For each item make sure you know the name of the physical library, call number, and whether or not it's checked out, library use only, etc.

Call numbers are on the spine of the book; learn how to read them so you can find what you need on the shelves.

Search OskiCat

Search OskiCat for both primary and secondary sources.  Examples:

(keywords)  indian boarding school*
(keywords)  "wild west"

* = truncation symbol/wildcard for variant word endings
ex:  immigra* = immigrant immigrants immigration etc.

look at the titles and official subject terms and find other terms:

(keywords):  chicago world's fair

(subject):  century of progress international exposition

if you know the name of a person or organization, search it both as an author and as a topic:

author:  sinclair, upton

author:  united states food and drug administration

 

Try out these OskiCat features:

  • limit your search to a type of material (DVDs) or a library location (Doe Reference)
  • save items to a list you can e-mail/download/print
  • place a recall request online
  • request items from storage (NRLF)
  • view a list of items you have checked out
  • send call numbers to your cell phone (see below)
  • receive alerts of new items that match your search terms ("preferred search")

SMS and QR Codes in OskiCat

You can now text yourself a call number or use a QR code reader to find the location of an item in the UCB Library. Just click on a title in your OskiCat search results, and both options will be displayed on the right.

SMS and QR image

Article Databases

Search an article database to find citations (title, author, title of journal, date, page numbers) for articles on a particular topic.  The Library gives you access to over 200 article databases covering different disciplines.

1.  Think about which academic disciplines might write about your topic.  Examples:  literature, film, anthropology, history...

2.  Find the appropriate article database by subject (academic discipline or department).  Look for "Recommended" databases.

Library home > Articles > Article Databases by Subject

Searching Article Databases

Library home > Articles > Article Databases by Subject > H > History > America:  History and Life (scholarly secondary sources)

frontierland  (select a field - optional)
disneyland (select a field - optional)

advanced search

women  (select a field - optional)
homestead* (select a field - optional)

Historical period from:  1840 to 1880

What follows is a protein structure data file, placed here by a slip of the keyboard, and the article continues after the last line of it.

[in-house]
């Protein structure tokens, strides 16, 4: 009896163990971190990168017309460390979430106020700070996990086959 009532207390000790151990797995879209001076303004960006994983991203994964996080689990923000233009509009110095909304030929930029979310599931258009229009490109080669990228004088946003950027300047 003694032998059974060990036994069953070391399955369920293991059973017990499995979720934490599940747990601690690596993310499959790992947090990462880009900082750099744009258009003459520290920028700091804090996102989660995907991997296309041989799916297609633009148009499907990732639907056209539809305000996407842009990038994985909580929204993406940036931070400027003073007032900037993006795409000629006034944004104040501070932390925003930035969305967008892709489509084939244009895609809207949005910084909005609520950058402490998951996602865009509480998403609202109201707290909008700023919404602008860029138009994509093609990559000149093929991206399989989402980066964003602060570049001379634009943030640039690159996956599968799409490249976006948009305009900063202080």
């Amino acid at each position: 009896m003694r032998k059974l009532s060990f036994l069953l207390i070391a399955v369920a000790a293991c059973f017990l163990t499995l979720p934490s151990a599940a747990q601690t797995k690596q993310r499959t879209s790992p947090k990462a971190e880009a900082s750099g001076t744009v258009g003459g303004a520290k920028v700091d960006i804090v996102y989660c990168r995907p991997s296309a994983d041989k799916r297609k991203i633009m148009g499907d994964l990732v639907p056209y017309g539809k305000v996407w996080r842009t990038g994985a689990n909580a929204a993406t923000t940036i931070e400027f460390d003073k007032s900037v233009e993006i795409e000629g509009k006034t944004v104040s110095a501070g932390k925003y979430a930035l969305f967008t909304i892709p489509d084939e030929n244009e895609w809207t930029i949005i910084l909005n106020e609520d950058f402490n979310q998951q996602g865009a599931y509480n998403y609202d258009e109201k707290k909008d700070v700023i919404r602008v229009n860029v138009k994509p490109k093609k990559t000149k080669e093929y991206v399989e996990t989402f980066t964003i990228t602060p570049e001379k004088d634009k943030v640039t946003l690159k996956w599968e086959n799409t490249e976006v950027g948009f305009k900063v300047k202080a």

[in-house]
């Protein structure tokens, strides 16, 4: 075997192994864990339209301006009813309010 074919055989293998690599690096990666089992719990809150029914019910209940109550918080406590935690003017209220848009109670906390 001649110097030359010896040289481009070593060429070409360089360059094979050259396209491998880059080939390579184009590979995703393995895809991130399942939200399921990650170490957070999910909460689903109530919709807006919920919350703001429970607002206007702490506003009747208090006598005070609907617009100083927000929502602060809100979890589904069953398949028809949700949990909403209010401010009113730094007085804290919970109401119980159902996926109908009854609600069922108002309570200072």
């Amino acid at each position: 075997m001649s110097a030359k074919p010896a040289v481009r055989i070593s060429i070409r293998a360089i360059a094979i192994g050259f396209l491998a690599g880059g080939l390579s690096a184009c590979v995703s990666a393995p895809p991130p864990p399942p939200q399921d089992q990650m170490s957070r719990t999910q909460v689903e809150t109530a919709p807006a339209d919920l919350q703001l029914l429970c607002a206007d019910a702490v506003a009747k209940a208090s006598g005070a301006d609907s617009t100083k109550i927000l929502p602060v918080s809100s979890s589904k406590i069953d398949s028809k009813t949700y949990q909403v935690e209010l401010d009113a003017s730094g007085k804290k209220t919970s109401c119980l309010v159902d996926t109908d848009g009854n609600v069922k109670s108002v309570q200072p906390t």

Search Results

UC-eLinks - Find Article Text/Location

Once you've searched a database to find articles, you may need to use UC-eLinks orange logo to link to a PDF or html file if the full text is not immediately available. Each database is a bit different, but a good rule of thumb is this: when you see the Uc-eLinks icon click on it to view your article access options, which can range from full text to a call number to an Interlibrary Loan request:

UC e-Links image

For more information, here's a tutorial on using UC-eLinks.

About JSTOR!

Library home > Articles > General Article Databases > JSTOR

Everyone Loves JSTOR:

CAUTIONS:

Primary Sources

Primary sources can be found in a variety of library tools:

For specific search strategies, see the Library's Guide to Finding Historical Primary Sources

Learn more about your topic in advance:

Use the bibliographies of secondary sources and reference sources to find citations to specific primary sources; search OskiCat to locate them on campus, or ask for assistance at the Library.

Searching OskiCat for Primary Sources

Search OskiCat for primary sources using keywords and adding terms that denote primary sources, such as:

-correspondence
-sources
-diaries
-personal narratives
-interviews
-speeches
-documents
-archives
-newspapers

Examples:

puerto rican* interviews
african american soldiers personal narratives
irish american* newspapers

Sample Searches in OskiCat for Primary Sources

add primary source subheadings: 


women homestead* diaries

limit by date of publication:

advanced search

women frontier*

years:  1880-1900

western stories

years:  1860-1900

limit by format:

country music

(pull down "entire collection" menu to:)  music scores

(or):  sound recordings

really fancy search hardly anyone knows about:

more searches:

genre/form:  dime novels

 

Primary Source Databases

See a more complete list of library databases of primary sources in American History